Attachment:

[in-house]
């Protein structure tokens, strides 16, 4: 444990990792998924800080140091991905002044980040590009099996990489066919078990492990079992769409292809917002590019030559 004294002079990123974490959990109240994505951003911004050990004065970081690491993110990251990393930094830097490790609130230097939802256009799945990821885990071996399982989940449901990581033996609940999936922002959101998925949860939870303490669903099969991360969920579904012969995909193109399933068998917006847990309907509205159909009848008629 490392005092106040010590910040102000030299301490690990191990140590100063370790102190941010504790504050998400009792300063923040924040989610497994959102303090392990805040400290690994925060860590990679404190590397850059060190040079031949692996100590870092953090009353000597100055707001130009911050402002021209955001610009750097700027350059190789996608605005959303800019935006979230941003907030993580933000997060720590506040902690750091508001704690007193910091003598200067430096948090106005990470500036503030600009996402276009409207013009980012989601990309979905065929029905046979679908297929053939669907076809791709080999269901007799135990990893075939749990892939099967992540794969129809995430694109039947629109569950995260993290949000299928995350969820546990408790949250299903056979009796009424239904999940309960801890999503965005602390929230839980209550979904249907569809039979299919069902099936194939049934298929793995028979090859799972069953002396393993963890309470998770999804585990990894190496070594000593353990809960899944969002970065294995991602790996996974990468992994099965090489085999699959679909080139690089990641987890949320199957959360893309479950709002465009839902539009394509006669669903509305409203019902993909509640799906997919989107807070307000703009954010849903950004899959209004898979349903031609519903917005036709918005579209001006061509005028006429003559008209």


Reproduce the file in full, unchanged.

[in-house]
């Protein structure tokens, strides 16, 4: 444990990792998924800080140091991905002044980040590009099996990489066919078990492990079992769409292809917002590019030559 004294002079990123974490959990109240994505951003911004050990004065970081690491993110990251990393930094830097490790609130230097939802256009799945990821885990071996399982989940449901990581033996609940999936922002959101998925949860939870303490669903099969991360969920579904012969995909193109399933068998917006847990309907509205159909009848008629 490392005092106040010590910040102000030299301490690990191990140590100063370790102190941010504790504050998400009792300063923040924040989610497994959102303090392990805040400290690994925060860590990679404190590397850059060190040079031949692996100590870092953090009353000597100055707001130009911050402002021209955001610009750097700027350059190789996608605005959303800019935006979230941003907030993580933000997060720590506040902690750091508001704690007193910091003598200067430096948090106005990470500036503030600009996402276009409207013009980012989601990309979905065929029905046979679908297929053939669907076809791709080999269901007799135990990893075939749990892939099967992540794969129809995430694109039947629109569950995260993290949000299928995350969820546990408790949250299903056979009796009424239904999940309960801890999503965005602390929230839980209550979904249907569809039979299919069902099936194939049934298929793995028979090859799972069953002396393993963890309470998770999804585990990894190496070594000593353990809960899944969002970065294995991602790996996974990468992994099965090489085999699959679909080139690089990641987890949320199957959360893309479950709002465009839902539009394509006669669903509305409203019902993909509640799906997919989107807070307000703009954010849903950004899959209004898979349903031609519903917005036709918005579209001006061509005028006429003559008209």